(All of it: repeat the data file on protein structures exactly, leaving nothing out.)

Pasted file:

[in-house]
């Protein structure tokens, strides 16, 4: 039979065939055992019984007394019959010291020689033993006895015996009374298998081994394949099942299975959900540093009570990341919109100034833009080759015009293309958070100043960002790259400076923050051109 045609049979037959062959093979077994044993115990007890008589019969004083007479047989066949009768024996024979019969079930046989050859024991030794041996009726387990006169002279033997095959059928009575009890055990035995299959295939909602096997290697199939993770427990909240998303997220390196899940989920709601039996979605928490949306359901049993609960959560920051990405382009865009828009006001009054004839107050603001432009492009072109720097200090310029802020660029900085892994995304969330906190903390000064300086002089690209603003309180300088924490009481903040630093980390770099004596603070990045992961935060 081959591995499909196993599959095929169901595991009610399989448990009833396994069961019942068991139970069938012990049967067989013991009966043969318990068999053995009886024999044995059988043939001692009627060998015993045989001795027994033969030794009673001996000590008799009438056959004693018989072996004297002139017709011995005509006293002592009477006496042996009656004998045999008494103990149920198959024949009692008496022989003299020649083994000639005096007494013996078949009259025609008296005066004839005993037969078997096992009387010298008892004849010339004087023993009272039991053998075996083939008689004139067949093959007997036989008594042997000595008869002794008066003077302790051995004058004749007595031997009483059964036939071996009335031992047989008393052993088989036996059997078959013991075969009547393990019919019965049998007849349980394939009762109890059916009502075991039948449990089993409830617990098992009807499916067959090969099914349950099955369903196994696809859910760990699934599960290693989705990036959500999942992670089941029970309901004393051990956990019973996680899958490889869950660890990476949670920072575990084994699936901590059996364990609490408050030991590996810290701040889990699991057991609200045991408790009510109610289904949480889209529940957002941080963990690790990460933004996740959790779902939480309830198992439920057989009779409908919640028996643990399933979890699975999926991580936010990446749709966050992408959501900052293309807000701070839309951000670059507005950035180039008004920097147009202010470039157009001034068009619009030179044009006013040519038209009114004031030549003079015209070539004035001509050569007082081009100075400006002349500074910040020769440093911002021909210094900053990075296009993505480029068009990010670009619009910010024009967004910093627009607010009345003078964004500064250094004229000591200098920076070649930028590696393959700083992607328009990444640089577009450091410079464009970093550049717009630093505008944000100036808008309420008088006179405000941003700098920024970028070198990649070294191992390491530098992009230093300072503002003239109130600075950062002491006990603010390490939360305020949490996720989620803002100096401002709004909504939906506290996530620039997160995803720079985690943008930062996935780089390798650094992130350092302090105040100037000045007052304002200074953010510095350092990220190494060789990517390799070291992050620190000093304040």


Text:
[in-house]
């Protein structure tokens, strides 16, 4: 039979065939055992019984007394019959010291020689033993006895015996009374298998081994394949099942299975959900540093009570990341919109100034833009080759015009293309958070100043960002790259400076923050051109 045609049979037959062959093979077994044993115990007890008589019969004083007479047989066949009768024996024979019969079930046989050859024991030794041996009726387990006169002279033997095959059928009575009890055990035995299959295939909602096997290697199939993770427990909240998303997220390196899940989920709601039996979605928490949306359901049993609960959560920051990405382009865009828009006001009054004839107050603001432009492009072109720097200090310029802020660029900085892994995304969330906190903390000064300086002089690209603003309180300088924490009481903040630093980390770099004596603070990045992961935060 081959591995499909196993599959095929169901595991009610399989448990009833396994069961019942068991139970069938012990049967067989013991009966043969318990068999053995009886024999044995059988043939001692009627060998015993045989001795027994033969030794009673001996000590008799009438056959004693018989072996004297002139017709011995005509006293002592009477006496042996009656004998045999008494103990149920198959024949009692008496022989003299020649083994000639005096007494013996078949009259025609008296005066004839005993037969078997096992009387010298008892004849010339004087023993009272039991053998075996083939008689004139067949093959007997036989008594042997000595008869002794008066003077302790051995004058004749007595031997009483059964036939071996009335031992047989008393052993088989036996059997078959013991075969009547393990019919019965049998007849349980394939009762109890059916009502075991039948449990089993409830617990098992009807499916067959090969099914349950099955369903196994696809859910760990699934599960290693989705990036959500999942992670089941029970309901004393051990956990019973996680899958490889869950660890990476949670920072575990084994699936901590059996364990609490408050030991590996810290701040889990699991057991609200045991408790009510109610289904949480889209529940957002941080963990690790990460933004996740959790779902939480309830198992439920057989009779409908919640028996643990399933979890699975999926991580936010990446749709966050992408959501900052293309807000701070839309951000670059507005950035180039008004920097147009202010470039157009001034068009619009030179044009006013040519038209009114004031030549003079015209070539004035001509050569007082081009100075400006002349500074910040020769440093911002021909210094900053990075296009993505480029068009990010670009619009910010024009967004910093627009607010009345003078964004500064250094004229000591200098920076070649930028590696393959700083992607328009990444640089577009450091410079464009970093550049717009630093505008944000100036808008309420008088006179405000941003700098920024970028070198990649070294191992390491530098992009230093300072503002003239109130600075950062002491006990603010390490939360305020949490996720989620803002100096401002709004909504939906506290996530620039997160995803720079985690943008930062996935780089390798650094992130350092302090105040100037000045007052304002200074953010510095350092990220190494060789990517390799070291992050620190000093304040």